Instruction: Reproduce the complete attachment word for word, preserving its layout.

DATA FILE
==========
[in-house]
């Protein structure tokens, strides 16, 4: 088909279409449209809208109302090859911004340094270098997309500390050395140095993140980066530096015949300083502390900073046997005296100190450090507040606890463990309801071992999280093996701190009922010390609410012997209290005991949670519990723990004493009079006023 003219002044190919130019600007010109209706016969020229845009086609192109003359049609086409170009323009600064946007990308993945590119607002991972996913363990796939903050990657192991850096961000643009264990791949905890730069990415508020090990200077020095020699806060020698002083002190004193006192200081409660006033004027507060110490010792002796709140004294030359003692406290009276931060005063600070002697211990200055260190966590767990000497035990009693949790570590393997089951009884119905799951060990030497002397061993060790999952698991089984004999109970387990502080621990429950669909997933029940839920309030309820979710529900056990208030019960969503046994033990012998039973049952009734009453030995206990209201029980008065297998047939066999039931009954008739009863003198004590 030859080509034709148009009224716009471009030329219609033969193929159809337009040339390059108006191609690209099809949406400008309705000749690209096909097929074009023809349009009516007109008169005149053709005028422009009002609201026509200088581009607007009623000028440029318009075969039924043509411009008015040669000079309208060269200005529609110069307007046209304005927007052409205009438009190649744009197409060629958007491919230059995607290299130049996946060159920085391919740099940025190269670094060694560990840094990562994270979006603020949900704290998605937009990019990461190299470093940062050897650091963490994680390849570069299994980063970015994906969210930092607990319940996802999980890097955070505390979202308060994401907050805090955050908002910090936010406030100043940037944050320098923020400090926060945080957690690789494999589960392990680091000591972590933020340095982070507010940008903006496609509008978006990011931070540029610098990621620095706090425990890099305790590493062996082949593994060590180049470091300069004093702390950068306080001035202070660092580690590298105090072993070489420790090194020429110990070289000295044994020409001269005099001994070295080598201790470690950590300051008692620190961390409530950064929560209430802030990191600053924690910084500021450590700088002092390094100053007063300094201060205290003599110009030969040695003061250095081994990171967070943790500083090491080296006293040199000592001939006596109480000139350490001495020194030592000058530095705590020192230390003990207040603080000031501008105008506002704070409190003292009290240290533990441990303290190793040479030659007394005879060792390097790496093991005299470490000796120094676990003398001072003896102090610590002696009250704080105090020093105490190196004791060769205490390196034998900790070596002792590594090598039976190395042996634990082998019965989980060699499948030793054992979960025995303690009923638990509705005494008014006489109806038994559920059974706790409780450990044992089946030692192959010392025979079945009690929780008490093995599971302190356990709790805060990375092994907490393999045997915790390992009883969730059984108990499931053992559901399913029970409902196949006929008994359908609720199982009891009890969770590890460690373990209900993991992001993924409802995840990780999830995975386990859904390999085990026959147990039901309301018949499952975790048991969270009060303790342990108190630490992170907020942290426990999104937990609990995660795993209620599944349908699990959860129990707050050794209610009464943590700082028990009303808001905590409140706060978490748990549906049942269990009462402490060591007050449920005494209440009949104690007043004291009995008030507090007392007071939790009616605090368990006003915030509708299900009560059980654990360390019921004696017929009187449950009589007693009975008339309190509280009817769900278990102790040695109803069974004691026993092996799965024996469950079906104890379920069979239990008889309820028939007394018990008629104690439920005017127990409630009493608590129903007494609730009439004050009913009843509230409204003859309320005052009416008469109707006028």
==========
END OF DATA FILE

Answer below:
[in-house]
């Protein structure tokens, strides 16, 4: 088909279409449209809208109302090859911004340094270098997309500390050395140095993140980066530096015949300083502390900073046997005296100190450090507040606890463990309801071992999280093996701190009922010390609410012997209290005991949670519990723990004493009079006023 003219002044190919130019600007010109209706016969020229845009086609192109003359049609086409170009323009600064946007990308993945590119607002991972996913363990796939903050990657192991850096961000643009264990791949905890730069990415508020090990200077020095020699806060020698002083002190004193006192200081409660006033004027507060110490010792002796709140004294030359003692406290009276931060005063600070002697211990200055260190966590767990000497035990009693949790570590393997089951009884119905799951060990030497002397061993060790999952698991089984004999109970387990502080621990429950669909997933029940839920309030309820979710529900056990208030019960969503046994033990012998039973049952009734009453030995206990209201029980008065297998047939066999039931009954008739009863003198004590 030859080509034709148009009224716009471009030329219609033969193929159809337009040339390059108006191609690209099809949406400008309705000749690209096909097929074009023809349009009516007109008169005149053709005028422009009002609201026509200088581009607007009623000028440029318009075969039924043509411009008015040669000079309208060269200005529609110069307007046209304005927007052409205009438009190649744009197409060629958007491919230059995607290299130049996946060159920085391919740099940025190269670094060694560990840094990562994270979006603020949900704290998605937009990019990461190299470093940062050897650091963490994680390849570069299994980063970015994906969210930092607990319940996802999980890097955070505390979202308060994401907050805090955050908002910090936010406030100043940037944050320098923020400090926060945080957690690789494999589960392990680091000591972590933020340095982070507010940008903006496609509008978006990011931070540029610098990621620095706090425990890099305790590493062996082949593994060590180049470091300069004093702390950068306080001035202070660092580690590298105090072993070489420790090194020429110990070289000295044994020409001269005099001994070295080598201790470690950590300051008692620190961390409530950064929560209430802030990191600053924690910084500021450590700088002092390094100053007063300094201060205290003599110009030969040695003061250095081994990171967070943790500083090491080296006293040199000592001939006596109480000139350490001495020194030592000058530095705590020192230390003990207040603080000031501008105008506002704070409190003292009290240290533990441990303290190793040479030659007394005879060792390097790496093991005299470490000796120094676990003398001072003896102090610590002696009250704080105090020093105490190196004791060769205490390196034998900790070596002792590594090598039976190395042996634990082998019965989980060699499948030793054992979960025995303690009923638990509705005494008014006489109806038994559920059974706790409780450990044992089946030692192959010392025979079945009690929780008490093995599971302190356990709790805060990375092994907490393999045997915790390992009883969730059984108990499931053992559901399913029970409902196949006929008994359908609720199982009891009890969770590890460690373990209900993991992001993924409802995840990780999830995975386990859904390999085990026959147990039901309301018949499952975790048991969270009060303790342990108190630490992170907020942290426990999104937990609990995660795993209620599944349908699990959860129990707050050794209610009464943590700082028990009303808001905590409140706060978490748990549906049942269990009462402490060591007050449920005494209440009949104690007043004291009995008030507090007392007071939790009616605090368990006003915030509708299900009560059980654990360390019921004696017929009187449950009589007693009975008339309190509280009817769900278990102790040695109803069974004691026993092996799965024996469950079906104890379920069979239990008889309820028939007394018990008629104690439920005017127990409630009493608590129903007494609730009439004050009913009843509230409204003859309320005052009416008469109707006028």